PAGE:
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Feelings of Anxiety and Frequency of Alcohol Use During The Covid-19 Epidemic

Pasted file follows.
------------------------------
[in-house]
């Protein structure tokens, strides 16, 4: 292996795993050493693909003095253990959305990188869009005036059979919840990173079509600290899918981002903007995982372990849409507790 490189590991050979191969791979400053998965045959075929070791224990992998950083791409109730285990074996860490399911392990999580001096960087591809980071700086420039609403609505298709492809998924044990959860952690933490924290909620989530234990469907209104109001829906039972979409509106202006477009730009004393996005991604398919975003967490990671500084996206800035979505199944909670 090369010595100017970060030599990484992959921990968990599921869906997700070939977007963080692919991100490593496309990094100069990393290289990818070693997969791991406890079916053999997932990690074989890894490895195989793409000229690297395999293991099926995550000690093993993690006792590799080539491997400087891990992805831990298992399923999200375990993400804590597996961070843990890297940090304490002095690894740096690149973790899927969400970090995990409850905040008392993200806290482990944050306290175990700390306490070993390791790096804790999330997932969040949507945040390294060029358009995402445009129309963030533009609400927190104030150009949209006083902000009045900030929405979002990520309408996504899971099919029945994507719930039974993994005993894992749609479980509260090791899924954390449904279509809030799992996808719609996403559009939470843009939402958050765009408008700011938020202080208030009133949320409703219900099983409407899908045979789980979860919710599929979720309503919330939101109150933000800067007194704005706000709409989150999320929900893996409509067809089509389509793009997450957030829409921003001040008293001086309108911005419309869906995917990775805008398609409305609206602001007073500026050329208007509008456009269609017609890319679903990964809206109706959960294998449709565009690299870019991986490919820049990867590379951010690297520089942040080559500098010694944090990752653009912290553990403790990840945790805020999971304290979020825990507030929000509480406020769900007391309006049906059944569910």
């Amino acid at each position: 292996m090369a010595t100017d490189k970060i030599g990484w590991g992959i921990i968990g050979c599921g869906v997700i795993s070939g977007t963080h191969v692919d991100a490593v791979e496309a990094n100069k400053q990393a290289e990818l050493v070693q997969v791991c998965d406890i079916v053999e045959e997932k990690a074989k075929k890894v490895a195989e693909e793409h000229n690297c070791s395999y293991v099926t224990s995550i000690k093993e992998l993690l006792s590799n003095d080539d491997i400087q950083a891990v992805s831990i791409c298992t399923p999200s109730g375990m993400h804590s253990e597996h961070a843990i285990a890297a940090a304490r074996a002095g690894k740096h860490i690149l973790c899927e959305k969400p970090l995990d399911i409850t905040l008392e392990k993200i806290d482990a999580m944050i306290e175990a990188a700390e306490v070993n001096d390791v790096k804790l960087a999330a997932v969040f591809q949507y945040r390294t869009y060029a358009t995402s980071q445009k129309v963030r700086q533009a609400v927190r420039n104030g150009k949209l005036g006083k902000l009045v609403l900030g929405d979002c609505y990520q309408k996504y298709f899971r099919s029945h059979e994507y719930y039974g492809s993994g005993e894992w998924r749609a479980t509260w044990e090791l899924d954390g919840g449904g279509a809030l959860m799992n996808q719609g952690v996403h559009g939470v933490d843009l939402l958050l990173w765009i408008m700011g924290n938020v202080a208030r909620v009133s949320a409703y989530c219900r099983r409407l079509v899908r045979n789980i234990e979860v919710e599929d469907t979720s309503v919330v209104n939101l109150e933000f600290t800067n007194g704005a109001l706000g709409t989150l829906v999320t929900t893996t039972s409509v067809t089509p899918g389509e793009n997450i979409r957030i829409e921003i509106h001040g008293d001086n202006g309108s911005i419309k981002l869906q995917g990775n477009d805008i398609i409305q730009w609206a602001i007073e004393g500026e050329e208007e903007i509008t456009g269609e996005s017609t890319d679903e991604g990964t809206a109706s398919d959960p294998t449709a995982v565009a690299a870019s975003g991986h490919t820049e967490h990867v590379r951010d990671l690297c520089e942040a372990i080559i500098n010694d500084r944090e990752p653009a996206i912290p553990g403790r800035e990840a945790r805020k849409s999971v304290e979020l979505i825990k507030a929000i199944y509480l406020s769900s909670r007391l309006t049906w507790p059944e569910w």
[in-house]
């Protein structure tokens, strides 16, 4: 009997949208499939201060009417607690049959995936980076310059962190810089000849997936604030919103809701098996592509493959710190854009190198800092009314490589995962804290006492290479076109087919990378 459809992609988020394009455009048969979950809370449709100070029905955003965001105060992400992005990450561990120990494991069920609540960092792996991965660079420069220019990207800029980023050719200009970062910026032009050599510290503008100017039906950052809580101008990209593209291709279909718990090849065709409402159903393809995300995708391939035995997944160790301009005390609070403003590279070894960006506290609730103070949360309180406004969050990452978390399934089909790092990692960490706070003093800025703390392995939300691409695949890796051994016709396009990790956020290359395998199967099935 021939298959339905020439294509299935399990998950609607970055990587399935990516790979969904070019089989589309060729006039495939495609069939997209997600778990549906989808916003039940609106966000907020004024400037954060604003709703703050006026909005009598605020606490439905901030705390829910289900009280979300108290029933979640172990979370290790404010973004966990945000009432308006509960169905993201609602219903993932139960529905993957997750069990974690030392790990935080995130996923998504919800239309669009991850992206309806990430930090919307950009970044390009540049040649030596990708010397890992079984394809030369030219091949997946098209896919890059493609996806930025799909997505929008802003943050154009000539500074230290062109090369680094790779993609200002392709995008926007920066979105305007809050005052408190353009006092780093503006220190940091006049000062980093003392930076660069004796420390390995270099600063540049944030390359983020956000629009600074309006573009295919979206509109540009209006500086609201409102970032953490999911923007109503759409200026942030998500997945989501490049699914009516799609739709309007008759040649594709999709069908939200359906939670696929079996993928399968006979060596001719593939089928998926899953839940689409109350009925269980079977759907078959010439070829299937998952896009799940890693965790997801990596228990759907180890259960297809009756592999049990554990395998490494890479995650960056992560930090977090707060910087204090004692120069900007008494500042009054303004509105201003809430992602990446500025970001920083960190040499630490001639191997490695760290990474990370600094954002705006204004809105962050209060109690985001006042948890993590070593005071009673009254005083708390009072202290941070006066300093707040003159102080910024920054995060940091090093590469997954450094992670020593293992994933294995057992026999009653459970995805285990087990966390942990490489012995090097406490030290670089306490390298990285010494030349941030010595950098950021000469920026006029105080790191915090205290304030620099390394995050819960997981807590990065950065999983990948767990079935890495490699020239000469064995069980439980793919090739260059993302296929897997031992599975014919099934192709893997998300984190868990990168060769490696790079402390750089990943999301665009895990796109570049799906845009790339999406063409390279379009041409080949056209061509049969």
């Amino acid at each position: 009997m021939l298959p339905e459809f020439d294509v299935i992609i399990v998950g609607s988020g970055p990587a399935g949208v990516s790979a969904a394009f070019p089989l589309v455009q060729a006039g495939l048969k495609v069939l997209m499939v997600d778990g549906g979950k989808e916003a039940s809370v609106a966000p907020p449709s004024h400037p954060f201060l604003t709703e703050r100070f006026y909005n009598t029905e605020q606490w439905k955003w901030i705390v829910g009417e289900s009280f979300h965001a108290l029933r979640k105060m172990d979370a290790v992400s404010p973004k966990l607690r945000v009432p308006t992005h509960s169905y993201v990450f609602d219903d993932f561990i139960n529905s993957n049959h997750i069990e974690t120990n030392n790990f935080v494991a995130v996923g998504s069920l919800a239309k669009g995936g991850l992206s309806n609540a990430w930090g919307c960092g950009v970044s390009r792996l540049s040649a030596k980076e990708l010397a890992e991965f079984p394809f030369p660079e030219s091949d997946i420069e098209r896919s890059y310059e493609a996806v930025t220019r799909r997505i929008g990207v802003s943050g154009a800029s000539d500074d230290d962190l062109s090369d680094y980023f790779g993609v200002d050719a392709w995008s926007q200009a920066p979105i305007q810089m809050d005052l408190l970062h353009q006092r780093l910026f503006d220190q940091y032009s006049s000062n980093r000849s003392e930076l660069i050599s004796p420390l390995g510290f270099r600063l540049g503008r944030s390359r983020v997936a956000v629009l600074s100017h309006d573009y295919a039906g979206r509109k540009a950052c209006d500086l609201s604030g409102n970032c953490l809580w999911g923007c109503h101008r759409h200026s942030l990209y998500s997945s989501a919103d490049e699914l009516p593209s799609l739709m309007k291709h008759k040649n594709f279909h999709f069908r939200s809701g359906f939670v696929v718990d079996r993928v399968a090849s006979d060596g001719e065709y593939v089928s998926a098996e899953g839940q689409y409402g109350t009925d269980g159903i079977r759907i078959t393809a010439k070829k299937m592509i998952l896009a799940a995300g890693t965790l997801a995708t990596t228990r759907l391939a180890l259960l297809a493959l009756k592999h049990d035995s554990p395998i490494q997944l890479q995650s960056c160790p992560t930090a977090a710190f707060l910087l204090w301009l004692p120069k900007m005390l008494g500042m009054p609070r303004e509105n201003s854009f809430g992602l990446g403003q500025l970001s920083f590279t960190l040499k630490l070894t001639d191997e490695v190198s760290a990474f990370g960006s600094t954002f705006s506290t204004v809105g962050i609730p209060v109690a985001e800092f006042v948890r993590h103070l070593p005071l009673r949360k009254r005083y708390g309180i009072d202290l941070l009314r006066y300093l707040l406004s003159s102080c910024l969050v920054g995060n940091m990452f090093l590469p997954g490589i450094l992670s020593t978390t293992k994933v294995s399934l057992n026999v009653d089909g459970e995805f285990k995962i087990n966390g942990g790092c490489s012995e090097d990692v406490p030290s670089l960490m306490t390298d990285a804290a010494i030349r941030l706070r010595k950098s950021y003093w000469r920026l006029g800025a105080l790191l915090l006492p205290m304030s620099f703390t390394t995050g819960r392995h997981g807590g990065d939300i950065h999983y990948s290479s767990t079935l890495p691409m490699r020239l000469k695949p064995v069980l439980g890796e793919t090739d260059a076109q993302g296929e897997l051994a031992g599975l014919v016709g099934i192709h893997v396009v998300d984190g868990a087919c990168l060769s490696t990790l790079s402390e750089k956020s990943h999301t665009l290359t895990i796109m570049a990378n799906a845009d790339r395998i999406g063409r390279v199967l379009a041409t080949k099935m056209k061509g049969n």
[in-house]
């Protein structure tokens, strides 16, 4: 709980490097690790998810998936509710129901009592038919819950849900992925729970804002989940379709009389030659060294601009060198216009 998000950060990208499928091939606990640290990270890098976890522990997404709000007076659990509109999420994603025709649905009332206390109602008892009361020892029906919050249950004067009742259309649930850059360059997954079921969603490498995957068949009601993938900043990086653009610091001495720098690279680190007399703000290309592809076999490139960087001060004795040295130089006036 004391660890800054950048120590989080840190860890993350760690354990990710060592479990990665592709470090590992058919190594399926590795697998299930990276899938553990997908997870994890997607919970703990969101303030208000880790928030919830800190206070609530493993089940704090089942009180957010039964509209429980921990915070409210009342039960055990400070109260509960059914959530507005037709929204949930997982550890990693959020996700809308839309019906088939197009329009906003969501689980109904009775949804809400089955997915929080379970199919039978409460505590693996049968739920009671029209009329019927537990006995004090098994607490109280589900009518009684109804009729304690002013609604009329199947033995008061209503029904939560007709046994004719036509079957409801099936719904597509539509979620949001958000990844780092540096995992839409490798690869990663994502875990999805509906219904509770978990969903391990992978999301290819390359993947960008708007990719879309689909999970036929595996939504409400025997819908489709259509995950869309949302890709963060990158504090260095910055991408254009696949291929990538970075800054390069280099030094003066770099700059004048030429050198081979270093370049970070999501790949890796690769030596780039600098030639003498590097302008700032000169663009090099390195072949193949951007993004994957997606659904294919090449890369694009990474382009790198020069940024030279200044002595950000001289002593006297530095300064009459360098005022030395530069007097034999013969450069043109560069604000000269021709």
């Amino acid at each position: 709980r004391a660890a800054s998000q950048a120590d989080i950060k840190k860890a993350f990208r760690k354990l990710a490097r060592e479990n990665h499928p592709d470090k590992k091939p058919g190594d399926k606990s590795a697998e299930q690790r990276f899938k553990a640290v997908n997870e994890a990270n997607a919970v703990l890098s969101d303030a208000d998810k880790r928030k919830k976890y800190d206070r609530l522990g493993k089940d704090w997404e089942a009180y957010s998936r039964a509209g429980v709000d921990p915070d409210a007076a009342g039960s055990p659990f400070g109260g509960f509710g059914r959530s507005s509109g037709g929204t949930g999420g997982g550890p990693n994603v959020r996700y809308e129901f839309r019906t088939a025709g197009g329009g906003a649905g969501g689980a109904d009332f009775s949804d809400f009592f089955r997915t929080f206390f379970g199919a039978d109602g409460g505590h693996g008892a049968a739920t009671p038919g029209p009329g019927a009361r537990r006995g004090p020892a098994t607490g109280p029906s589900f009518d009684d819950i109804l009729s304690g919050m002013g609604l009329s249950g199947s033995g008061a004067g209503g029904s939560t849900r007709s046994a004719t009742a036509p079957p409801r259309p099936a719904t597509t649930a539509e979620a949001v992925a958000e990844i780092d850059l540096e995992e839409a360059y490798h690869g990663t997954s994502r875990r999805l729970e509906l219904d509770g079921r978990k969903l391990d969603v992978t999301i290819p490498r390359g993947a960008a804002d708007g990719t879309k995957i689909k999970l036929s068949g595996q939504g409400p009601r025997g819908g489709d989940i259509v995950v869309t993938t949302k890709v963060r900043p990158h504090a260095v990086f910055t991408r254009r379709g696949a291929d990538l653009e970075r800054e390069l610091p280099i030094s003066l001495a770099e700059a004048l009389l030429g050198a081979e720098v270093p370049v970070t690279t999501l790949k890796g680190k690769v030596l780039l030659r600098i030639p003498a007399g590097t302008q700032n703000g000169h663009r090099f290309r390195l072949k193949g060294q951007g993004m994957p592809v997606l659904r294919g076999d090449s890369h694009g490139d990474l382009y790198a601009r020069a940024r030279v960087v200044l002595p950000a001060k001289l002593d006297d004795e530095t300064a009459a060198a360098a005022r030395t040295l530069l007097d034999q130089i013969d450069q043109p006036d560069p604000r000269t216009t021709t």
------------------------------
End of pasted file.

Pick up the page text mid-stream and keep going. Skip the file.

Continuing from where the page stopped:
The COVID-19 epidemic with its safety measures to control virus spread, including social distancing, has profoundly changed daily routine, caused stress and thus increased strong cravings for alcohol in both those who are addicted to alcohol and those who are not. The study aimed to examine frequency of alcohol use among participants during an epidemic and whether and how is correlated with feelings of anxiety and demographic characteristics. A total of 186 participants with mean age of 30.7 years (SD = 10.4) completed the AUDIT questionnaire, which measures frequent alcohol use, and the anxiety questionnaire. The results showed that 93 % of all participants consumed alcohol in the last year, and 64.2 % were intoxicated at least once a year. Risky alcohol consumption was reported by 29.4 % participants. Men (M = 10.2; SD = 7.5) reported a significantly greater increases in alcohol consumption comparing to women (M = 4.3; SD = 3.2) (p < 0.0005). Younger male participants had greater increases in alcohol consumption (rho = -0.424), younger female participants reported of experiencing more anxiety (rho = -0.265). Women with more anxiety had more symptoms of addiction (rho=0,171) and consequences of alcohol consumption (rho = 0.265), while in men this correlation was not significant. Findings indicate importance of understanding alcohol consumption as a way of coping with psychological distress during the COVID-19 epidemic and highlight the need for longitudinal research to understand effects of isolation on drinking behaviors.